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As its merger investigation heads into phase two, EC outlines some of its specific concerns with Universal’s EMI bid

By | Published on Monday 26 March 2012


So, as expected, the European Commission announced on Friday that it was beginning a second more in-depth stage to its investigation into Universal’s proposals to buy the EMI record companies.

In theory the EC could have green lighted the deal at the end of its initial one month investigation, but that never seemed likely, and even Universal had always expected a more in depth three month study into their proposals to be required.

The Commission told reporters: “[The] initial market investigation indicated that the proposed transaction may raise competition concerns in the wholesale of physical and digital recorded music in numerous Member States as well as in the European Economic Area as a whole, particularly in light of the merged entity’s high market shares and increased market power”.

Meanwhile the Commission’s VP in charge of competition policy, Joaqu’n Almunia, added: “The proposed acquisition could reduce competition in the recorded music market to the detriment of European consumers. The Commission needs to make sure that consumers continue to have access to a wide variety of music in different physical and digital formats at competitive conditions”.

Noting that the opening of the second phase of an investigation does not in itself “prejudge” the final result the EC will reach, the Commission confirmed the new phase will run for 90 days, meaning a decision should be made by 8 Aug.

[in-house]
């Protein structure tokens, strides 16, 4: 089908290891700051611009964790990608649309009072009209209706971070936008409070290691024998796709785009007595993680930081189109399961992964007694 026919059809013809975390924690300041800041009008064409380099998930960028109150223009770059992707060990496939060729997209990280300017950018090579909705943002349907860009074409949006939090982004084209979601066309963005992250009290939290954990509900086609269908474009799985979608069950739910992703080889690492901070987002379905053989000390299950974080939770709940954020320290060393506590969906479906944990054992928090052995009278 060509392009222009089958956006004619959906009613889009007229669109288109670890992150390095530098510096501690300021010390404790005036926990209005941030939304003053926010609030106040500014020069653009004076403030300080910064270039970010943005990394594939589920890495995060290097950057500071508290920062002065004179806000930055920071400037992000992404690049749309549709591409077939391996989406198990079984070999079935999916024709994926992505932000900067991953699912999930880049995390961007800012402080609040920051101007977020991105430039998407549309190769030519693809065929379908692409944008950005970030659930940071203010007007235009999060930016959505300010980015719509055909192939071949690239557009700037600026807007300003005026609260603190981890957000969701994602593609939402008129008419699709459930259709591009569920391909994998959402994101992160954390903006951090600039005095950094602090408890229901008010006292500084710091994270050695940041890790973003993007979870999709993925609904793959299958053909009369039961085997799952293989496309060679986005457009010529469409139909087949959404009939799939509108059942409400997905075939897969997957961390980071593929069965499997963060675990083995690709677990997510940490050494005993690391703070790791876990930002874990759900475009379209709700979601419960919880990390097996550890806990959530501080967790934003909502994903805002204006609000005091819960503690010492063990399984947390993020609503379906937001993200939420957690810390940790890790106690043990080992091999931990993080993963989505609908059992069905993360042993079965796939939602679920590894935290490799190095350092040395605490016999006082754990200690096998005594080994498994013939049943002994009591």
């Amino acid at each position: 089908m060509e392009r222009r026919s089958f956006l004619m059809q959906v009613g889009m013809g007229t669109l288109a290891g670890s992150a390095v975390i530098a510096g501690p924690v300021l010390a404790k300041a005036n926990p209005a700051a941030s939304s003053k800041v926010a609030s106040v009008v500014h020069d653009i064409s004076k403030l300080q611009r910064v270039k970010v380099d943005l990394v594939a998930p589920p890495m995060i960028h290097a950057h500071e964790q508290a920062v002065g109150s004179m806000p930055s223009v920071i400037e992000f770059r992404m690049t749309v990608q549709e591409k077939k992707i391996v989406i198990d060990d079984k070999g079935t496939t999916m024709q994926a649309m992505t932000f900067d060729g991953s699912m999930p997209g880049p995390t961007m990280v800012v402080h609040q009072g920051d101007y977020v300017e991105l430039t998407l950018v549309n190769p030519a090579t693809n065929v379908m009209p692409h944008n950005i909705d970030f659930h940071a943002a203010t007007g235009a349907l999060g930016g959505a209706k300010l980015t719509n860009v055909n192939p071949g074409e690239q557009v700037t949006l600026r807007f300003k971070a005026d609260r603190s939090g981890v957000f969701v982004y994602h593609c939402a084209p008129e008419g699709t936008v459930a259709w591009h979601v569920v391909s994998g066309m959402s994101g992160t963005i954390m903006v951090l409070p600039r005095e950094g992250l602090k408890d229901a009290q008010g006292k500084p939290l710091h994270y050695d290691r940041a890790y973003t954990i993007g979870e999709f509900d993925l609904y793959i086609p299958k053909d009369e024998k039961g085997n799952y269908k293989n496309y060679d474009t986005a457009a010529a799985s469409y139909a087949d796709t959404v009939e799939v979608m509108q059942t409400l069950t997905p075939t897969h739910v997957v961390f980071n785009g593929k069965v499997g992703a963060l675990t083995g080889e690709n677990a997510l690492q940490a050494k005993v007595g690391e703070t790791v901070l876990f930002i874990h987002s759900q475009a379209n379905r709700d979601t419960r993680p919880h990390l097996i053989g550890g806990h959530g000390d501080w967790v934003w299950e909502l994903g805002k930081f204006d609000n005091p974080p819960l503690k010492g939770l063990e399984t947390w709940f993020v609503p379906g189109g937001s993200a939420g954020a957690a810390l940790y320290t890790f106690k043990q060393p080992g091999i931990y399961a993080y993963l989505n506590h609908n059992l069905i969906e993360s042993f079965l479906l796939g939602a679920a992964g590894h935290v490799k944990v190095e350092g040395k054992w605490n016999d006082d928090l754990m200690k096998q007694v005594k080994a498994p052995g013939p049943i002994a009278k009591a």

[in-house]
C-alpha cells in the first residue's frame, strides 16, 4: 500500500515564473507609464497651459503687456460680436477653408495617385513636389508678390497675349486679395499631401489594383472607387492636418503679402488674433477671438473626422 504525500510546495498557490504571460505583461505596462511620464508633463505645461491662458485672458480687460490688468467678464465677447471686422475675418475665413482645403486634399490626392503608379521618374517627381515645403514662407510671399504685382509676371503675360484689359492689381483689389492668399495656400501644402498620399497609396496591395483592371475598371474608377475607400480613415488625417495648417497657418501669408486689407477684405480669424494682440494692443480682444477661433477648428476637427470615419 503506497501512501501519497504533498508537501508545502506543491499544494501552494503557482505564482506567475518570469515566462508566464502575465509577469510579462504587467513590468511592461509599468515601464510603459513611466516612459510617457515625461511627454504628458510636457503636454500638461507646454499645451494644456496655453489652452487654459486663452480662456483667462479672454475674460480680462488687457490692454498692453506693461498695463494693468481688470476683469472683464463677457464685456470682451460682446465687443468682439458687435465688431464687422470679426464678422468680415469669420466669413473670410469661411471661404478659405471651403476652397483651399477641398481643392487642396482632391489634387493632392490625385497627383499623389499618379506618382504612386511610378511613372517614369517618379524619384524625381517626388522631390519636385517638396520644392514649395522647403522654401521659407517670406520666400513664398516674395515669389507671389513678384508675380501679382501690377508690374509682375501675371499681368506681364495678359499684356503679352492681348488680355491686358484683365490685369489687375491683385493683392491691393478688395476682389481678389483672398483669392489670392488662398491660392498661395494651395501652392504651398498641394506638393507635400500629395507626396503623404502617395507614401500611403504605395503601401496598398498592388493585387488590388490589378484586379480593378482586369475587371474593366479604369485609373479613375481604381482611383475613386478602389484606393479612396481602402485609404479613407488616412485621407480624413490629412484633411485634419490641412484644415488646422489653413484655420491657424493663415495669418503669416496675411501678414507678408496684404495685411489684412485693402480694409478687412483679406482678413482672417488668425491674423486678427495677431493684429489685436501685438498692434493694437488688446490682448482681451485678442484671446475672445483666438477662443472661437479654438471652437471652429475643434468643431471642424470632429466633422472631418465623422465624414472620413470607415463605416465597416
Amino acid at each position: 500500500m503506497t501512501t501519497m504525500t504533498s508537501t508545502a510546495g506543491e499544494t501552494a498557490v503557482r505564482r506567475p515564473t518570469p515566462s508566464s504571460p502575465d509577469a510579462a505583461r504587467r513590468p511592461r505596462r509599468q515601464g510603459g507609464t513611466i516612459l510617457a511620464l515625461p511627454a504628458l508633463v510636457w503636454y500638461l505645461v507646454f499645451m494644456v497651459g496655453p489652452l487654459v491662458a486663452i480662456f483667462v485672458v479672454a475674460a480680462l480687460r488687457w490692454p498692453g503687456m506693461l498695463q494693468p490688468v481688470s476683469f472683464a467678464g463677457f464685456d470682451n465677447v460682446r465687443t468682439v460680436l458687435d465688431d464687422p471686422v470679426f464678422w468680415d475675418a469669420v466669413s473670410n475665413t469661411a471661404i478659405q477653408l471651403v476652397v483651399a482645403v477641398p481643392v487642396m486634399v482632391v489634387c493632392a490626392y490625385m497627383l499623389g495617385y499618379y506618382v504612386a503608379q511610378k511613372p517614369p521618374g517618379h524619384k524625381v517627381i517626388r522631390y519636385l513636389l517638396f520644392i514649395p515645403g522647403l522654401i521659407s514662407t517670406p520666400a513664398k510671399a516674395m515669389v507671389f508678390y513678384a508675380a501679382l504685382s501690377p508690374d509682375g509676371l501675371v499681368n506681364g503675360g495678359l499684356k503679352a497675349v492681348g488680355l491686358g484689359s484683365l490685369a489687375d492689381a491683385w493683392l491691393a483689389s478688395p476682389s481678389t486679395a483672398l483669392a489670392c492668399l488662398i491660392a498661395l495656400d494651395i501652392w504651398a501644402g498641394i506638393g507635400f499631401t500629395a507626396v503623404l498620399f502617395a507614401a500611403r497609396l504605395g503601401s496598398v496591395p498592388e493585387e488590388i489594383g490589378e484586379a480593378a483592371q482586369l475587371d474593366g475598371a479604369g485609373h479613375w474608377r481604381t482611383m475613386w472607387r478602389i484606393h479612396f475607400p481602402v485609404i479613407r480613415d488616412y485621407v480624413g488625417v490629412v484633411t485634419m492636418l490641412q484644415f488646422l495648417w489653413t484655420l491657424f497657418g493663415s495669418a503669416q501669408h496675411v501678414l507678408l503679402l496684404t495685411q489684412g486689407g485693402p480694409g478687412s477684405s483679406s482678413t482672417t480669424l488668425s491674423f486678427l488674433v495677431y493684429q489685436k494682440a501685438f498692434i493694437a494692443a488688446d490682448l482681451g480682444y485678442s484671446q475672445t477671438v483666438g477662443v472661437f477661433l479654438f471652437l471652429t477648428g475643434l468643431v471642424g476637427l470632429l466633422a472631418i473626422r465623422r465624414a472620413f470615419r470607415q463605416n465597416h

Though, while not wanting to prejudge the phase two investigation, the EC did then outline some of its specific concerns about Universal’s EMI bid, in particular the mega-major’s “increased market power vis-ˆ-vis its direct customers”, adding in a statement: “At this stage of the investigation, the new entity, which would be almost twice the size of the next largest player in the EEA, would not appear to be sufficiently constrained by the remaining competitors on the market, by its customers’ buyer power, and/or by the threat of illegal music consumption (so-called ‘piracy’)”.

Needless to say, those who oppose the bid welcomed both the second phase investigation and the specific concerns raised by the EC in its statement.

Helen Smith, Executive Chair of pan-European independent labels trade body IMPALA told CMU: “We agree with the Commission’s findings so far that Universal’s increased power cannot be constrained by competitors, customers or piracy. This matches the experience of our members on the ground. Competition problems exist in the physical as well as the digital market, as the Commission recognised. We welcome the robust confirmation that the EC will ‘make sure consumers continue to have access to a wide variety of music in different physical and digital formats at competitive conditions'”.

Universal issued a simple statement on Friday confirming it had expected a two phase investigation in Europe, telling reporters: “Phase 2 was always expected; we recognise that the Commission needs time to fully review this transaction. We will continue to co-operate fully with them and look forward to a successful resolution of the process”.